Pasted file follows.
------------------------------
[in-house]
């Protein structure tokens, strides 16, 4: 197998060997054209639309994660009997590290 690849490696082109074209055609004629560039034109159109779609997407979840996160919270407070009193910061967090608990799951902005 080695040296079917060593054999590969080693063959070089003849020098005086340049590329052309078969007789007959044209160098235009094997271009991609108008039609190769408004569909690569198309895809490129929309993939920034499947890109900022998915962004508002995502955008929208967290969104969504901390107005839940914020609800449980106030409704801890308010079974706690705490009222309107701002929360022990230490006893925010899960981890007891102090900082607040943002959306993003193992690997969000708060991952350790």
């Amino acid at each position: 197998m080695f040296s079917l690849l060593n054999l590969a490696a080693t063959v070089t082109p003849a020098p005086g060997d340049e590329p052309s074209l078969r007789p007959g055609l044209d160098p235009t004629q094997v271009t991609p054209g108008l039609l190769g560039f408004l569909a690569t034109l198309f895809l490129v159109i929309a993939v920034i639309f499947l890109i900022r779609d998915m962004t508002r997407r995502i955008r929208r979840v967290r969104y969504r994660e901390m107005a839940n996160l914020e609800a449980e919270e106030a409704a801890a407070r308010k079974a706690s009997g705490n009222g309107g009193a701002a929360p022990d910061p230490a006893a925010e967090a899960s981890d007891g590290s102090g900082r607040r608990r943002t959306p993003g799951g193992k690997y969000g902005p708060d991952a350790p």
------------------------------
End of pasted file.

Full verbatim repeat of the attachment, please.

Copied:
[in-house]
């Protein structure tokens, strides 16, 4: 197998060997054209639309994660009997590290 690849490696082109074209055609004629560039034109159109779609997407979840996160919270407070009193910061967090608990799951902005 080695040296079917060593054999590969080693063959070089003849020098005086340049590329052309078969007789007959044209160098235009094997271009991609108008039609190769408004569909690569198309895809490129929309993939920034499947890109900022998915962004508002995502955008929208967290969104969504901390107005839940914020609800449980106030409704801890308010079974706690705490009222309107701002929360022990230490006893925010899960981890007891102090900082607040943002959306993003193992690997969000708060991952350790």
């Amino acid at each position: 197998m080695f040296s079917l690849l060593n054999l590969a490696a080693t063959v070089t082109p003849a020098p005086g060997d340049e590329p052309s074209l078969r007789p007959g055609l044209d160098p235009t004629q094997v271009t991609p054209g108008l039609l190769g560039f408004l569909a690569t034109l198309f895809l490129v159109i929309a993939v920034i639309f499947l890109i900022r779609d998915m962004t508002r997407r995502i955008r929208r979840v967290r969104y969504r994660e901390m107005a839940n996160l914020e609800a449980e919270e106030a409704a801890a407070r308010k079974a706690s009997g705490n009222g309107g009193a701002a929360p022990d910061p230490a006893a925010e967090a899960s981890d007891g590290s102090g900082r607040r608990r943002t959306p993003g799951g193992k690997y969000g902005p708060d991952a350790p």